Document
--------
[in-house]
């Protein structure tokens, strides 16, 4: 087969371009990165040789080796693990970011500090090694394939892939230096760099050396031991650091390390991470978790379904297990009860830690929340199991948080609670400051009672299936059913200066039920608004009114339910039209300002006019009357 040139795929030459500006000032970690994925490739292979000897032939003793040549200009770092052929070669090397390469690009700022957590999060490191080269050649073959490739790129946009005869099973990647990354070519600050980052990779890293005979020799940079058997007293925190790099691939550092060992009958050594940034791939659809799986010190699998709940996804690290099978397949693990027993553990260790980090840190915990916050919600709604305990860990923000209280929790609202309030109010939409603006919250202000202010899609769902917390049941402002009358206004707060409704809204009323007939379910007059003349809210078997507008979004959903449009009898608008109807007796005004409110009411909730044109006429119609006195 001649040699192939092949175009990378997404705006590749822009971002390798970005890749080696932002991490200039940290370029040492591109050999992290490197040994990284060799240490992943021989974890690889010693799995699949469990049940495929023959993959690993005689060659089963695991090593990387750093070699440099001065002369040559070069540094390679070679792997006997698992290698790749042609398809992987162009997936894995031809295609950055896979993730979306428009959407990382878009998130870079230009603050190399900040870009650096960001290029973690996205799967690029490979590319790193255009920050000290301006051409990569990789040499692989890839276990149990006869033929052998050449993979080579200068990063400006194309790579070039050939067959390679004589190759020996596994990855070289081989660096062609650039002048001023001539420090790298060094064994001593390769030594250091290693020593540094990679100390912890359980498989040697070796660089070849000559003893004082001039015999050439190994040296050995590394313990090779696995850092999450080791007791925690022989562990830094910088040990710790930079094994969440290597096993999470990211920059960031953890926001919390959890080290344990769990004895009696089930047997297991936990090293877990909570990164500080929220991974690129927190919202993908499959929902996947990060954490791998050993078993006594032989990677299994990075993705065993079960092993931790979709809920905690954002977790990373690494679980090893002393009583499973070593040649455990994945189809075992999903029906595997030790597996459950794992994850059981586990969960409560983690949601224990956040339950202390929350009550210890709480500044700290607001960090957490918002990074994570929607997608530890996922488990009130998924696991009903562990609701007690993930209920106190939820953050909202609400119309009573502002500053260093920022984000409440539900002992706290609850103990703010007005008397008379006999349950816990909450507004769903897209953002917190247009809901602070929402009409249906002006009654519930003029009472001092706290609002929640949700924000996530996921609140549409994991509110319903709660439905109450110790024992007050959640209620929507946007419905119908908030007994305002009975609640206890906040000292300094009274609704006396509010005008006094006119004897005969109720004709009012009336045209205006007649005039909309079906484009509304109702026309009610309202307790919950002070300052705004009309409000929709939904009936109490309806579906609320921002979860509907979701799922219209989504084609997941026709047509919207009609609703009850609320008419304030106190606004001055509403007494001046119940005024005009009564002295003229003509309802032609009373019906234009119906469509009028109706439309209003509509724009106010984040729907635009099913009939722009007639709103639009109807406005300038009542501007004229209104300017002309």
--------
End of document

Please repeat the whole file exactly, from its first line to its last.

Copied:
[in-house]
């Protein structure tokens, strides 16, 4: 087969371009990165040789080796693990970011500090090694394939892939230096760099050396031991650091390390991470978790379904297990009860830690929340199991948080609670400051009672299936059913200066039920608004009114339910039209300002006019009357 040139795929030459500006000032970690994925490739292979000897032939003793040549200009770092052929070669090397390469690009700022957590999060490191080269050649073959490739790129946009005869099973990647990354070519600050980052990779890293005979020799940079058997007293925190790099691939550092060992009958050594940034791939659809799986010190699998709940996804690290099978397949693990027993553990260790980090840190915990916050919600709604305990860990923000209280929790609202309030109010939409603006919250202000202010899609769902917390049941402002009358206004707060409704809204009323007939379910007059003349809210078997507008979004959903449009009898608008109807007796005004409110009411909730044109006429119609006195 001649040699192939092949175009990378997404705006590749822009971002390798970005890749080696932002991490200039940290370029040492591109050999992290490197040994990284060799240490992943021989974890690889010693799995699949469990049940495929023959993959690993005689060659089963695991090593990387750093070699440099001065002369040559070069540094390679070679792997006997698992290698790749042609398809992987162009997936894995031809295609950055896979993730979306428009959407990382878009998130870079230009603050190399900040870009650096960001290029973690996205799967690029490979590319790193255009920050000290301006051409990569990789040499692989890839276990149990006869033929052998050449993979080579200068990063400006194309790579070039050939067959390679004589190759020996596994990855070289081989660096062609650039002048001023001539420090790298060094064994001593390769030594250091290693020593540094990679100390912890359980498989040697070796660089070849000559003893004082001039015999050439190994040296050995590394313990090779696995850092999450080791007791925690022989562990830094910088040990710790930079094994969440290597096993999470990211920059960031953890926001919390959890080290344990769990004895009696089930047997297991936990090293877990909570990164500080929220991974690129927190919202993908499959929902996947990060954490791998050993078993006594032989990677299994990075993705065993079960092993931790979709809920905690954002977790990373690494679980090893002393009583499973070593040649455990994945189809075992999903029906595997030790597996459950794992994850059981586990969960409560983690949601224990956040339950202390929350009550210890709480500044700290607001960090957490918002990074994570929607997608530890996922488990009130998924696991009903562990609701007690993930209920106190939820953050909202609400119309009573502002500053260093920022984000409440539900002992706290609850103990703010007005008397008379006999349950816990909450507004769903897209953002917190247009809901602070929402009409249906002006009654519930003029009472001092706290609002929640949700924000996530996921609140549409994991509110319903709660439905109450110790024992007050959640209620929507946007419905119908908030007994305002009975609640206890906040000292300094009274609704006396509010005008006094006119004897005969109720004709009012009336045209205006007649005039909309079906484009509304109702026309009610309202307790919950002070300052705004009309409000929709939904009936109490309806579906609320921002979860509907979701799922219209989504084609997941026709047509919207009609609703009850609320008419304030106190606004001055509403007494001046119940005024005009009564002295003229003509309802032609009373019906234009119906469509009028109706439309209003509509724009106010984040729907635009099913009939722009007639709103639009109807406005300038009542501007004229209104300017002309």